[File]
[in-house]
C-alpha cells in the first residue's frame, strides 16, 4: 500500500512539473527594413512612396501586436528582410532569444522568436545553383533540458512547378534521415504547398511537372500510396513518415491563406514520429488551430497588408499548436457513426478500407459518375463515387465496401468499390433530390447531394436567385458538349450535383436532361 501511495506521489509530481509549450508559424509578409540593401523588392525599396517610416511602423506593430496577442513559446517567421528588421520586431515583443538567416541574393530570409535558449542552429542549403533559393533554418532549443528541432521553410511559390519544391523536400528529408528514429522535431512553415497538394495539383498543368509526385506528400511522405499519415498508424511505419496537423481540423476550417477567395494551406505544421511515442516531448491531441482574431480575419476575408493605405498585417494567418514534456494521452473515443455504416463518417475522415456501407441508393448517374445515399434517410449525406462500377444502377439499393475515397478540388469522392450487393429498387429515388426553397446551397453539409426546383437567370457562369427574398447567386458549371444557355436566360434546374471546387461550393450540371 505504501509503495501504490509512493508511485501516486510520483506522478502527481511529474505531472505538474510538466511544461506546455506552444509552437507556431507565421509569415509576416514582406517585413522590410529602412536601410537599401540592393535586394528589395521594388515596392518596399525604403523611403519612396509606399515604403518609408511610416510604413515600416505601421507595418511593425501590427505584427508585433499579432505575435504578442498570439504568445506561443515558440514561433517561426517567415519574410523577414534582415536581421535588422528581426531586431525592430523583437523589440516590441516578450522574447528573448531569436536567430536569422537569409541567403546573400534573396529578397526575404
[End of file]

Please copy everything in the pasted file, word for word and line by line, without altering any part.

[in-house]
C-alpha cells in the first residue's frame, strides 16, 4: 500500500512539473527594413512612396501586436528582410532569444522568436545553383533540458512547378534521415504547398511537372500510396513518415491563406514520429488551430497588408499548436457513426478500407459518375463515387465496401468499390433530390447531394436567385458538349450535383436532361 501511495506521489509530481509549450508559424509578409540593401523588392525599396517610416511602423506593430496577442513559446517567421528588421520586431515583443538567416541574393530570409535558449542552429542549403533559393533554418532549443528541432521553410511559390519544391523536400528529408528514429522535431512553415497538394495539383498543368509526385506528400511522405499519415498508424511505419496537423481540423476550417477567395494551406505544421511515442516531448491531441482574431480575419476575408493605405498585417494567418514534456494521452473515443455504416463518417475522415456501407441508393448517374445515399434517410449525406462500377444502377439499393475515397478540388469522392450487393429498387429515388426553397446551397453539409426546383437567370457562369427574398447567386458549371444557355436566360434546374471546387461550393450540371 505504501509503495501504490509512493508511485501516486510520483506522478502527481511529474505531472505538474510538466511544461506546455506552444509552437507556431507565421509569415509576416514582406517585413522590410529602412536601410537599401540592393535586394528589395521594388515596392518596399525604403523611403519612396509606399515604403518609408511610416510604413515600416505601421507595418511593425501590427505584427508585433499579432505575435504578442498570439504568445506561443515558440514561433517561426517567415519574410523577414534582415536581421535588422528581426531586431525592430523583437523589440516590441516578450522574447528573448531569436536567430536569422537569409541567403546573400534573396529578397526575404